Corruption allegations surrounded Ahmadinejad's presidency and two of his former vice-presidents were jailed, including Baghaei. Iran's economy also suffered under heavy international sanctions during his administration because of Western suspicions that Tehran was secretly pursuing nuclear weapons.
Iran insists its nuclear program is for peaceful purposes.
Internationally, Ahmadinejad also remains known for repeatedly questioning the scale of the Holocaust and predicting Israel's demise.
■CBC IN IRAN | Iranians size up Trump with cautious curiosity
■CBC IN IRAN | Trump effect, strained relations costing Canadians 'golden opportunity' in Iran's oilfields
Ahmadinejad does maintain popularity among the poor for his populist policies and subsidies he offered while in office.
More than 280 people have filed as possible candidates since registration began Tuesday, including 13 women. Registration remains open until Saturday.
Under Iran's electoral system, all applicants must be vetted by the Guardian Council, a clerical body that will announce a final list of candidates by April 27. The council normally does not approve dissidents or women for the formal candidate list.
Questions linger about nuclear deal
Ahmadinejad's candidacy may be a stunt to ensure at least one of his acolytes makes the cut. Ahmadinejad himself described his decision to run as intended to help Baghaei. Esfandiar Rahim Mashaei, another of the former president's close allies, also registered Wednesday.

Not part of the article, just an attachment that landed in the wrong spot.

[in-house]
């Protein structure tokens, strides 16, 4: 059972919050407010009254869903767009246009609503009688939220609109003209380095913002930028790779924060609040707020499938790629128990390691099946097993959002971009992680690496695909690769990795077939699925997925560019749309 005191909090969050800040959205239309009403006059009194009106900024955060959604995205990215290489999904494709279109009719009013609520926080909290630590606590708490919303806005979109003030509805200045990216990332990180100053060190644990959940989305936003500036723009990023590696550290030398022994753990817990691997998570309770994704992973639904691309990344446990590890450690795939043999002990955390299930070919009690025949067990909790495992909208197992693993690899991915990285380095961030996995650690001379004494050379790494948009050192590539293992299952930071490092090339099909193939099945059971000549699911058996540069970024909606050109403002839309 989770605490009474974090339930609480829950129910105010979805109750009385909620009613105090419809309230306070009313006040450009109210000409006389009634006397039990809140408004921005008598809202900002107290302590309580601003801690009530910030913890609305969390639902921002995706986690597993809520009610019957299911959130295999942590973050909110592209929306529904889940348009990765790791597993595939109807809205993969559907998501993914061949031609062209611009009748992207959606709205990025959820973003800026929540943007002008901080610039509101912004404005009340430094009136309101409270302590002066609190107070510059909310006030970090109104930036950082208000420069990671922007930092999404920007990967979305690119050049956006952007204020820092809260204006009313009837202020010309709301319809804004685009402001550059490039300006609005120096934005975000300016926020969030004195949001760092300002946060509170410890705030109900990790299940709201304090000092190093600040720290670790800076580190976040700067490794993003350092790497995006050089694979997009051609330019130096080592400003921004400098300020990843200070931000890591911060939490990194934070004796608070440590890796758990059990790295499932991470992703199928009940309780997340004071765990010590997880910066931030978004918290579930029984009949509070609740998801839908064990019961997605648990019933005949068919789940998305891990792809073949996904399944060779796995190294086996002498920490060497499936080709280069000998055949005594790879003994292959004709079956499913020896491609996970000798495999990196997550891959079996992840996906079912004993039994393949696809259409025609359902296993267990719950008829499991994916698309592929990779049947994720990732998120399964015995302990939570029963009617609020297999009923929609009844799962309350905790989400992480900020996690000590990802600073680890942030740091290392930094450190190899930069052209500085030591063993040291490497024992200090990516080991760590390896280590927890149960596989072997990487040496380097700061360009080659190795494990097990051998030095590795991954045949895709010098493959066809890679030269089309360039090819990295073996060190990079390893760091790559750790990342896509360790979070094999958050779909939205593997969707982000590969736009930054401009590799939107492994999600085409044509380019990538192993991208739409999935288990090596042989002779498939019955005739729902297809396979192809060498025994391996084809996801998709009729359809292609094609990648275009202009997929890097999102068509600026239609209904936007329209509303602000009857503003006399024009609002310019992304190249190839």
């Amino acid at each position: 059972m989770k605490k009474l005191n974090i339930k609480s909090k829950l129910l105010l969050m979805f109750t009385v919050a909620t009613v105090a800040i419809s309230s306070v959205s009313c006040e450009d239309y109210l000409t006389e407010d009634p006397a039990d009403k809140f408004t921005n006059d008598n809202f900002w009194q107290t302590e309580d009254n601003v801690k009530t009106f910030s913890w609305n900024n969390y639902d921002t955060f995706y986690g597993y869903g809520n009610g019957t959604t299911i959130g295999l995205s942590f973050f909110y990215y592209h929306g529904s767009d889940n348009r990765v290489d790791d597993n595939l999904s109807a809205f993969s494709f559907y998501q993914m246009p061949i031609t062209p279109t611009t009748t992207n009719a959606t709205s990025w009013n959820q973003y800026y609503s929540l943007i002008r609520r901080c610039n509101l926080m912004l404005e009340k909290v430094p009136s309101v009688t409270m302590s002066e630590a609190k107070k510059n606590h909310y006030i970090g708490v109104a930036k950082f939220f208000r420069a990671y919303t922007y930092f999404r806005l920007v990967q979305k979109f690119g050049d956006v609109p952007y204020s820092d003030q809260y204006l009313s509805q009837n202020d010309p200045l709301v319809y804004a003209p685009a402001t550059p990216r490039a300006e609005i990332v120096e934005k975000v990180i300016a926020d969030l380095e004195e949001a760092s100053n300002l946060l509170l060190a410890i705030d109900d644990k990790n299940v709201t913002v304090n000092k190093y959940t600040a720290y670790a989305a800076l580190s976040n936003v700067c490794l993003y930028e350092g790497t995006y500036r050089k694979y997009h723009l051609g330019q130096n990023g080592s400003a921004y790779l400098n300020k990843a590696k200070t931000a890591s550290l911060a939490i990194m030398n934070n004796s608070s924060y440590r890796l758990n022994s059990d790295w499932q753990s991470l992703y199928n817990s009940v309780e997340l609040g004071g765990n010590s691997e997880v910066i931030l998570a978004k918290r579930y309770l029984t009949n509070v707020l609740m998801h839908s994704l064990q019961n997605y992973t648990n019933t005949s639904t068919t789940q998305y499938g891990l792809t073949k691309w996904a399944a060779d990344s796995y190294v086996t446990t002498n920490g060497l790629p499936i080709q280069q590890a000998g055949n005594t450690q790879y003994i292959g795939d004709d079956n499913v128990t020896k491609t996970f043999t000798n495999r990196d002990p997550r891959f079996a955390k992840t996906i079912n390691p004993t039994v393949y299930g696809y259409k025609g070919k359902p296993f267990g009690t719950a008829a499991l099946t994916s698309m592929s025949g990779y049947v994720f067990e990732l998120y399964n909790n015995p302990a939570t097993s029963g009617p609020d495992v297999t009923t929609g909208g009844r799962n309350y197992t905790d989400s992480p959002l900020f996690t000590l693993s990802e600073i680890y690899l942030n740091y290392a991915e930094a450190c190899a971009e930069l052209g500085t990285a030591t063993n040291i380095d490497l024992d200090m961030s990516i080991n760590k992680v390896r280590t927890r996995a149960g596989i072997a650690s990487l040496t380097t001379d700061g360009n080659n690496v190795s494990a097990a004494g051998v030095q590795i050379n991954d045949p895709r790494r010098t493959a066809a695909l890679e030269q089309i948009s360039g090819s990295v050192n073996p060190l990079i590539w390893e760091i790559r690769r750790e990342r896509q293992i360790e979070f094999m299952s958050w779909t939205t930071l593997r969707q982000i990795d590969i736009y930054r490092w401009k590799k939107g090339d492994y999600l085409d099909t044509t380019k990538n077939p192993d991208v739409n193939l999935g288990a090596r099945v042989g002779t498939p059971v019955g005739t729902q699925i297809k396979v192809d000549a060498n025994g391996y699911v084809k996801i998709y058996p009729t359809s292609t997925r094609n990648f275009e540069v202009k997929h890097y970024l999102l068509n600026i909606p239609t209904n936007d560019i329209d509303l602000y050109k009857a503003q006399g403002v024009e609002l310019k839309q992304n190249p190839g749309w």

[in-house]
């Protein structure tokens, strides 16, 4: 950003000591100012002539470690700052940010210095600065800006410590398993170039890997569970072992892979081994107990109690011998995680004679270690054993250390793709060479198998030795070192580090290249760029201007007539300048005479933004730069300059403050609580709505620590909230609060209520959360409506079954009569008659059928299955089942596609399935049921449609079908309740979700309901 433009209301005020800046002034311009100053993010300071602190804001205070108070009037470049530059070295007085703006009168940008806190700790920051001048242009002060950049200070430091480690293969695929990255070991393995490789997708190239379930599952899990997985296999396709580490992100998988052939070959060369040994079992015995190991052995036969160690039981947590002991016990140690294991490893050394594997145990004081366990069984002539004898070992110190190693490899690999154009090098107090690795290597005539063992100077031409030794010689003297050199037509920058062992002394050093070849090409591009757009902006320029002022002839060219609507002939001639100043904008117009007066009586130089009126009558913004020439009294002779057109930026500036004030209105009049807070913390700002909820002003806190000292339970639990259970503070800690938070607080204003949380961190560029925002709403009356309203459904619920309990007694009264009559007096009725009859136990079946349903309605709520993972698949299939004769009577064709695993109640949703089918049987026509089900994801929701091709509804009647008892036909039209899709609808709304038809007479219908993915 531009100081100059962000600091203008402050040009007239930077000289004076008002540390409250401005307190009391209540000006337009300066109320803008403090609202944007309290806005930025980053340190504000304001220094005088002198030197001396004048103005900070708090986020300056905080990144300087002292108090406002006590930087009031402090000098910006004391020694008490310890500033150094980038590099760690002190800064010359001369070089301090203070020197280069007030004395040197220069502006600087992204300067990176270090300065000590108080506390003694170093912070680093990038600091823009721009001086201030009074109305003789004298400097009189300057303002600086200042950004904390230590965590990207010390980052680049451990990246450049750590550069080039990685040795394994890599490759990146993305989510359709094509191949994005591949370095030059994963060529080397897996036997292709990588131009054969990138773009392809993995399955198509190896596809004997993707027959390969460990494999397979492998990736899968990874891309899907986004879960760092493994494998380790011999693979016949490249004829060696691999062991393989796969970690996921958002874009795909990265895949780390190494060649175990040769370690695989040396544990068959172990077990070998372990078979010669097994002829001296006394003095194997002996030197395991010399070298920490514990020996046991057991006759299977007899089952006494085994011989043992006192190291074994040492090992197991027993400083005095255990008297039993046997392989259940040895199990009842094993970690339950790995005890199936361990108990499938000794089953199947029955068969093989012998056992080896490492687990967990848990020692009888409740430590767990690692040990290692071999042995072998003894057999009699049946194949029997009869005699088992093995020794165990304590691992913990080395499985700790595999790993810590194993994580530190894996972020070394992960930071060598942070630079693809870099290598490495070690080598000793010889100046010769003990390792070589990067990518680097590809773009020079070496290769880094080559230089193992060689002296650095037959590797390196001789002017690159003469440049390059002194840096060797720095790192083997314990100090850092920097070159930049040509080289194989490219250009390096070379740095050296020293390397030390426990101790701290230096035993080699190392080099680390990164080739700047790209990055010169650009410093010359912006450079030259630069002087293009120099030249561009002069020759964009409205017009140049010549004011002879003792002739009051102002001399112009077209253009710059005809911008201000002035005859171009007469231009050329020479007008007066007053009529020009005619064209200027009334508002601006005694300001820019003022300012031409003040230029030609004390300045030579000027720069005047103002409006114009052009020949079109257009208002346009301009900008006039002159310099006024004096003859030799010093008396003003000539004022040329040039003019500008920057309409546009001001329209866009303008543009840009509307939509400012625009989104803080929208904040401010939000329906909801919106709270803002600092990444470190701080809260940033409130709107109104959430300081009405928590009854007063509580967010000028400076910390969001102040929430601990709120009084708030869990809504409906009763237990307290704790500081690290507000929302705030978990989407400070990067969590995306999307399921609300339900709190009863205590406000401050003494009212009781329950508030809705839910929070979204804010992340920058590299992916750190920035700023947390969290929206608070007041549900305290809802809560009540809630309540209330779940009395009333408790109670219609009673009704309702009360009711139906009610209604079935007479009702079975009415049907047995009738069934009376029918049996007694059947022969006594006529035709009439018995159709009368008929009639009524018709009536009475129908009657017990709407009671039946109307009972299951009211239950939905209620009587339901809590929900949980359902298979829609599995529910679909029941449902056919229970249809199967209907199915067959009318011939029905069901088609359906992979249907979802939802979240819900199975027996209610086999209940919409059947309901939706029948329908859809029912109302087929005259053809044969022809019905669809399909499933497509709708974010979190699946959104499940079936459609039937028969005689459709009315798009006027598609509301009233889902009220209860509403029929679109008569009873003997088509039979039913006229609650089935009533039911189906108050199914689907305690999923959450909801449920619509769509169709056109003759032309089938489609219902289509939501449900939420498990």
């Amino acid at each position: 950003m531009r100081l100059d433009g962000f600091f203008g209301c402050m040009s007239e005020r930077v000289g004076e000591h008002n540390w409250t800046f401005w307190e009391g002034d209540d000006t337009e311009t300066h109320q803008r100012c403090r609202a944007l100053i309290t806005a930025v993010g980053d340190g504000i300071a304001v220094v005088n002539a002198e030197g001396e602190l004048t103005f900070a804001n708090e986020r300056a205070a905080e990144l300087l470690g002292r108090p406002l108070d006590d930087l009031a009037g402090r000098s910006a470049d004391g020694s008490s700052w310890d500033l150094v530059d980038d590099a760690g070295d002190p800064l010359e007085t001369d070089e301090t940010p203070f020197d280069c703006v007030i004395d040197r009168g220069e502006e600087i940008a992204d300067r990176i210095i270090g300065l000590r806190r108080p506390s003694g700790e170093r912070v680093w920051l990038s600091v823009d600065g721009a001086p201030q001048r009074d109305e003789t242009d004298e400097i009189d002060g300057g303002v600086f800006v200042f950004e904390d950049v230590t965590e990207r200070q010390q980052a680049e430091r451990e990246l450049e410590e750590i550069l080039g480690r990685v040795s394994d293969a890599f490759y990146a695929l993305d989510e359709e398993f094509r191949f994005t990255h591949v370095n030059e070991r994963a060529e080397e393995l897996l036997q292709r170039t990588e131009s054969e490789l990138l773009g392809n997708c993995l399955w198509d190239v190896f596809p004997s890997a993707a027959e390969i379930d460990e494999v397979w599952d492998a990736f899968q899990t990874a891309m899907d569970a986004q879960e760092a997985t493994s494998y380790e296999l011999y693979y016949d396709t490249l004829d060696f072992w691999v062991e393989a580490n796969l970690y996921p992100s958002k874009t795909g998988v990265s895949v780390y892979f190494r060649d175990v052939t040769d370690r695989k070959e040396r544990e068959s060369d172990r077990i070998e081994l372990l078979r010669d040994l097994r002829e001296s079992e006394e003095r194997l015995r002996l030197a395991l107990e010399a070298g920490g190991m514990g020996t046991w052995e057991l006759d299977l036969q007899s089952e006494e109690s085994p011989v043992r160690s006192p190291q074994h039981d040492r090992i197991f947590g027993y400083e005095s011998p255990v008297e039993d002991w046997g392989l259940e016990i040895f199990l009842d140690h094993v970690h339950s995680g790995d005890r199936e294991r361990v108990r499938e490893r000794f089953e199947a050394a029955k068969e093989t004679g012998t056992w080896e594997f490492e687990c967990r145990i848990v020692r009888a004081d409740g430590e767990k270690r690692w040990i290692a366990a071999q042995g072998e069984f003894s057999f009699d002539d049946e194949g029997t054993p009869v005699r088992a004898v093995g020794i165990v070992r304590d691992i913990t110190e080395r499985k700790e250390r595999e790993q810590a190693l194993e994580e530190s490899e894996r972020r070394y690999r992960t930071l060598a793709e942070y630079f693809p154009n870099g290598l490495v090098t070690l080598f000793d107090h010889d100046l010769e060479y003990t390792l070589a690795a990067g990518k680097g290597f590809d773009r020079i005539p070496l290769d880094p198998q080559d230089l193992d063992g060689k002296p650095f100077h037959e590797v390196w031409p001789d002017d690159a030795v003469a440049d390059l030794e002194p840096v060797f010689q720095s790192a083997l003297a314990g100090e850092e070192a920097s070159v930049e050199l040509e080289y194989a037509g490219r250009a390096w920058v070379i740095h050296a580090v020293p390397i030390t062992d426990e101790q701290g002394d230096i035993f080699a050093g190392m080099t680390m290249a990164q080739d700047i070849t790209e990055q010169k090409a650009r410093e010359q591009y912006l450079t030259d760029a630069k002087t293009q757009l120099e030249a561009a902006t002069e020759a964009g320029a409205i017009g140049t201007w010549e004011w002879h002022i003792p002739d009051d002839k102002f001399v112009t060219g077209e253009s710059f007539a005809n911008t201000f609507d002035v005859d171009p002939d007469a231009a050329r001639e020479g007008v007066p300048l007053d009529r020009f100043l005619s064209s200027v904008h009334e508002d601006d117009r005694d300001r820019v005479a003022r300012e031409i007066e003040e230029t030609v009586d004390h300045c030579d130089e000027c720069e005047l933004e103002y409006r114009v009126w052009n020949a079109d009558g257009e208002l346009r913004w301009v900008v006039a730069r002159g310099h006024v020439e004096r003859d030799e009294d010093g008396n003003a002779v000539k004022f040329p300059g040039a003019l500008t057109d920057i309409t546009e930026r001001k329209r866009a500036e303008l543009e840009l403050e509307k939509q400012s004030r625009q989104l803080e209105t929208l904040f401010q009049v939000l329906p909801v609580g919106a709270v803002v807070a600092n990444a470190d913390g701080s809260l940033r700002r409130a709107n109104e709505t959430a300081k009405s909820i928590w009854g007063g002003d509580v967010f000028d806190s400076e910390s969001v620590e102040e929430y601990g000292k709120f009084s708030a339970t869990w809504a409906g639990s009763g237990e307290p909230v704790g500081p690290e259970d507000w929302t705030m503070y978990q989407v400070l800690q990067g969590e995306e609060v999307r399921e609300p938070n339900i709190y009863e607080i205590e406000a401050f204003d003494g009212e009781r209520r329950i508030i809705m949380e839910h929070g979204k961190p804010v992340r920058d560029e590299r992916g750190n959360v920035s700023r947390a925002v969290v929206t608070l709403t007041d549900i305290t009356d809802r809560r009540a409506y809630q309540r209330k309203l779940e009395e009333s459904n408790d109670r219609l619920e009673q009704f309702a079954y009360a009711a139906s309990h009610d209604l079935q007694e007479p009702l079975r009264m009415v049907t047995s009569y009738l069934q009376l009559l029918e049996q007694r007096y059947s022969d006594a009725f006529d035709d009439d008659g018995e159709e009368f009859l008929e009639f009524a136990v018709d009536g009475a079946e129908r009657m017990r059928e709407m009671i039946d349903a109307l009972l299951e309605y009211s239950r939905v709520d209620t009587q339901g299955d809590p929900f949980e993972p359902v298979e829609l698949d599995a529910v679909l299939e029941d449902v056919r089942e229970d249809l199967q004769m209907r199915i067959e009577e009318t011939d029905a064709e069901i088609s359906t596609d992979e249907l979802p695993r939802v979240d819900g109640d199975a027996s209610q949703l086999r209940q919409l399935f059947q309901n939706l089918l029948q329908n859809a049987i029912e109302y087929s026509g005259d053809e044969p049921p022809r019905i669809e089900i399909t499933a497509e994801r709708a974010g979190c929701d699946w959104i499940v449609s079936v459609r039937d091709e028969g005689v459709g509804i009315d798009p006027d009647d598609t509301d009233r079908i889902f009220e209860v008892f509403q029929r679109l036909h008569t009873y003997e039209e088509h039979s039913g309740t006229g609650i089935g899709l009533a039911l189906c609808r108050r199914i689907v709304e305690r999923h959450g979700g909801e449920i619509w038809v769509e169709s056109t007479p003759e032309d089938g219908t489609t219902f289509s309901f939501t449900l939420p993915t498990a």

"People are reading it as saying he knows he's going to be disqualified, but he's doing it so that the Guardian Council doesn't disqualify both Baghaei and him, as that would look like they're eliminating all of that camp," Geranmayeh said.
The May 19 election is seen by many in Iran as a referendum on the 2015 nuclear agreement and other efforts to improve the country's sanctions-hobbled economy. Under the nuclear deal, Iran agreed to curb its uranium enrichment in exchange for the lifting of international sanctions.
Since the deal, Iran has signed multibillion-dollar contracts with airplane manufacturers Boeing Co. and Airbus. The benefits have yet to trickle down to the average Iranian, though, fuelling some discontent.
President Hassan Rouhani is widely expected to seek re-election after his administration negotiated the atomic accord, though he has not filed or formally declared his candidacy.
Ebrahim Raisi, a hardline cleric close to the supreme leader, also has declared his candidacy and is seen by some as the choice of the Revolutionary Guard, a powerful paramilitary organization that also has vast economic holdings.
Every Iranian president since Khamenei himself took the presidency in 1981 has won re-election, making Rouhani the presumed front-runner long before the vote. Rouhani also is presumed to maintain support among liberals and those wanting tensions eased with the West, though polling is difficult.